I wanted to make a summary today of the two articles I mentioned yesterday, but this evening preparing for a thread on Historum, about the relationship between the Church and Charlemagne. I will pretend that there were already earlier examples of the same phenomenon as Pepin the Short and pope Zachary and the help to the pope with the invasion of Italy against the Longobards (after some seeking I found out that in English they call them the Lombards (Longobardi) and the unction to King of Pepin...and all my time went to that...

Kind regards from Paul.
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PostSubject: Re: The Spring Offensive 1918   Sat 31 Mar 2018, 22:46

About the first link:
https://everydaylivesinwar.herts.ac.uk/?p=435


August 1916 the German wifes demand for peace due to the harsh food shortages and hard work.
It is perhaps a reason for the Peace demand on 14 December 1916?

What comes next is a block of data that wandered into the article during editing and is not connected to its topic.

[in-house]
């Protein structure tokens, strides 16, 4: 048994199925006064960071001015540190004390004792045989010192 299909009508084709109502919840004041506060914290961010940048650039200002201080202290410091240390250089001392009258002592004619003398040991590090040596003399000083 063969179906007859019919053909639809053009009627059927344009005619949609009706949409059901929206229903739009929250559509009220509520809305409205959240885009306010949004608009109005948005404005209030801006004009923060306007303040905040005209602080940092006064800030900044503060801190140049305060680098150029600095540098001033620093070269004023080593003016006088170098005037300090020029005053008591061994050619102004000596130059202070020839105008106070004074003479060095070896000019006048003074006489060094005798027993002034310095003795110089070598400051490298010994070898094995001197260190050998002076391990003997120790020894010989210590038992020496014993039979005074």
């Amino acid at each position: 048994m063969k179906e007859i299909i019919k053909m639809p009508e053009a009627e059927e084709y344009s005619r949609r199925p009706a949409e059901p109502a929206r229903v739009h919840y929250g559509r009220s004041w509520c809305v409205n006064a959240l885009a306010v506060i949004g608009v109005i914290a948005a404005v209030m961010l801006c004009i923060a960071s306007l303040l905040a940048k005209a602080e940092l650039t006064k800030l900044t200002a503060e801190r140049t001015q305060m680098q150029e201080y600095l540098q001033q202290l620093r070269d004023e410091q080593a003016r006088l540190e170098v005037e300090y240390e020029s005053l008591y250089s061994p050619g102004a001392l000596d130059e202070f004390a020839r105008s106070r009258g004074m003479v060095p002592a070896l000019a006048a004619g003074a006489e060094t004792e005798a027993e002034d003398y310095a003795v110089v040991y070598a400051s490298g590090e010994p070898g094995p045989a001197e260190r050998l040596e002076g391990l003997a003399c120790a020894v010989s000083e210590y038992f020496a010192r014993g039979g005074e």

https://trove.nla.gov.au/newspaper/article/5544246


In 1914 1/3 import for food, fodder and fertilizers...
Men and horses away in the army...
The wifes have to work on the land, also some 900,000 prisoners of war on the land...
Due among others to the economic blockade of Germany food ration of summer 1917: 1000 calories per day, 40% less than the prewar...
It remembers me the stories of my parents about food in WWII...especially in the cities...
From 1917 onwards detoriation of health of the population. In four years the death rate from TBC rises with 91%. Typhoid doubled.


About the second link from the RTBF
https://www.rtbf.be/ww1/topics/detail_the-germans-and-food?id=8356037
From the link: